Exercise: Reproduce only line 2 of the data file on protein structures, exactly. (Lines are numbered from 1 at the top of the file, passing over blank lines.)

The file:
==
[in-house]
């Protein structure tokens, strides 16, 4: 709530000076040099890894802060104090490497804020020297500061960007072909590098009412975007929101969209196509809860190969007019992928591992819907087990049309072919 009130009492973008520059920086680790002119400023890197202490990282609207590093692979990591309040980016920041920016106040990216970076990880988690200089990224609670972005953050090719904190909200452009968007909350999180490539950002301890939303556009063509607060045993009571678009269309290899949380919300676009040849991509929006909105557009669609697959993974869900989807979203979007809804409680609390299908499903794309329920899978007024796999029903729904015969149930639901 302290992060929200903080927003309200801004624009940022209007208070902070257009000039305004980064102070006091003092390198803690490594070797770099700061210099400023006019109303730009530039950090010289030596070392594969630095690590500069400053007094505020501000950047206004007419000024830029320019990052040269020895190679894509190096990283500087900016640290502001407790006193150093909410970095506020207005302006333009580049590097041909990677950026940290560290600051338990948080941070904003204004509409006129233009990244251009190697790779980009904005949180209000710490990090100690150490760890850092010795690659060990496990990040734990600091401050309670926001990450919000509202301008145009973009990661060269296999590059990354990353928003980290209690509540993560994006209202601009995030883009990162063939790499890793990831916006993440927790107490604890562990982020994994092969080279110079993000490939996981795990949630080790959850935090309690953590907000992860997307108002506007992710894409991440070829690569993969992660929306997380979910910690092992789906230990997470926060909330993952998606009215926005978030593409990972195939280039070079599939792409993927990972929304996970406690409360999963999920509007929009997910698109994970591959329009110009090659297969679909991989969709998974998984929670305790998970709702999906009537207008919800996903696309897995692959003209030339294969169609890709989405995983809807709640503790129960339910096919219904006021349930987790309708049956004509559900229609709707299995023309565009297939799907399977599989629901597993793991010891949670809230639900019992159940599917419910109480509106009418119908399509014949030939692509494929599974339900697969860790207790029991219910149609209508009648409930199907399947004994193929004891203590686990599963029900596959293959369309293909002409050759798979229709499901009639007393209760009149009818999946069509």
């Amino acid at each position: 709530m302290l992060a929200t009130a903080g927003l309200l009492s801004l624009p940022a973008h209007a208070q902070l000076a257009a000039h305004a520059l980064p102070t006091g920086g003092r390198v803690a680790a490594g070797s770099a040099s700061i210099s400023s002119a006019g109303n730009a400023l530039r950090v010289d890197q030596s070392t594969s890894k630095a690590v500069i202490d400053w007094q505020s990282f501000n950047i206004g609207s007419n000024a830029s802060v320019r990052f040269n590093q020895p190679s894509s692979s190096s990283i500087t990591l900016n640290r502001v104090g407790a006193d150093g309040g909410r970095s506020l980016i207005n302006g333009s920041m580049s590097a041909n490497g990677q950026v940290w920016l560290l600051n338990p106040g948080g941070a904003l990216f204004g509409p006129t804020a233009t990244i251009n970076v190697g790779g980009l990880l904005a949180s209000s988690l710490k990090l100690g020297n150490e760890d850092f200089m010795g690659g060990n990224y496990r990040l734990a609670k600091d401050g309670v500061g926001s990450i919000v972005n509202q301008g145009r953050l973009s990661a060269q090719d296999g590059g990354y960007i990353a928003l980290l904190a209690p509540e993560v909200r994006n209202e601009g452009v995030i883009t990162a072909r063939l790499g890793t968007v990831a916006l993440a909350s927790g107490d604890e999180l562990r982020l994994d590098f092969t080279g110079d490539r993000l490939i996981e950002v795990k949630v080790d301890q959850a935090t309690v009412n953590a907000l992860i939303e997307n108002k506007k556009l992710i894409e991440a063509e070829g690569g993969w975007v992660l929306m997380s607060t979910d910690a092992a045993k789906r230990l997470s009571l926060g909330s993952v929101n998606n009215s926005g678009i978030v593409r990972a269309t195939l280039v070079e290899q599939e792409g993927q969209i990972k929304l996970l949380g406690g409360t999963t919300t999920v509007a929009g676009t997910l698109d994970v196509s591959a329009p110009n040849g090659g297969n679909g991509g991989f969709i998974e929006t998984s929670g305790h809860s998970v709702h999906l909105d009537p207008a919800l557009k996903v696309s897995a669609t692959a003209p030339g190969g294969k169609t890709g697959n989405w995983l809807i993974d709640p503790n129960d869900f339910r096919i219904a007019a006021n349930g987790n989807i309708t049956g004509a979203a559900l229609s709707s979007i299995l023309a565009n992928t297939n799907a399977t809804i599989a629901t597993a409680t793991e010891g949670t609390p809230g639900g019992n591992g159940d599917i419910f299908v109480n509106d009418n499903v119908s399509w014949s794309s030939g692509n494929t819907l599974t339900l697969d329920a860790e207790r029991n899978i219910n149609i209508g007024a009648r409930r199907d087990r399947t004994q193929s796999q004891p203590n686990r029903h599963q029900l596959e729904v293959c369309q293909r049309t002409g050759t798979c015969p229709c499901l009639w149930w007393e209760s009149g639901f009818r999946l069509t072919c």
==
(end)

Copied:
């Protein structure tokens, strides 16, 4: 709530000076040099890894802060104090490497804020020297500061960007072909590098009412975007929101969209196509809860190969007019992928591992819907087990049309072919 009130009492973008520059920086680790002119400023890197202490990282609207590093692979990591309040980016920041920016106040990216970076990880988690200089990224609670972005953050090719904190909200452009968007909350999180490539950002301890939303556009063509607060045993009571678009269309290899949380919300676009040849991509929006909105557009669609697959993974869900989807979203979007809804409680609390299908499903794309329920899978007024796999029903729904015969149930639901 302290992060929200903080927003309200801004624009940022209007208070902070257009000039305004980064102070006091003092390198803690490594070797770099700061210099400023006019109303730009530039950090010289030596070392594969630095690590500069400053007094505020501000950047206004007419000024830029320019990052040269020895190679894509190096990283500087900016640290502001407790006193150093909410970095506020207005302006333009580049590097041909990677950026940290560290600051338990948080941070904003204004509409006129233009990244251009190697790779980009904005949180209000710490990090100690150490760890850092010795690659060990496990990040734990600091401050309670926001990450919000509202301008145009973009990661060269296999590059990354990353928003980290209690509540993560994006209202601009995030883009990162063939790499890793990831916006993440927790107490604890562990982020994994092969080279110079993000490939996981795990949630080790959850935090309690953590907000992860997307108002506007992710894409991440070829690569993969992660929306997380979910910690092992789906230990997470926060909330993952998606009215926005978030593409990972195939280039070079599939792409993927990972929304996970406690409360999963999920509007929009997910698109994970591959329009110009090659297969679909991989969709998974998984929670305790998970709702999906009537207008919800996903696309897995692959003209030339294969169609890709989405995983809807709640503790129960339910096919219904006021349930987790309708049956004509559900229609709707299995023309565009297939799907399977599989629901597993793991010891949670809230639900019992159940599917419910109480509106009418119908399509014949030939692509494929599974339900697969860790207790029991219910149609209508009648409930199907399947004994193929004891203590686990599963029900596959293959369309293909002409050759798979229709499901009639007393209760009149009818999946069509």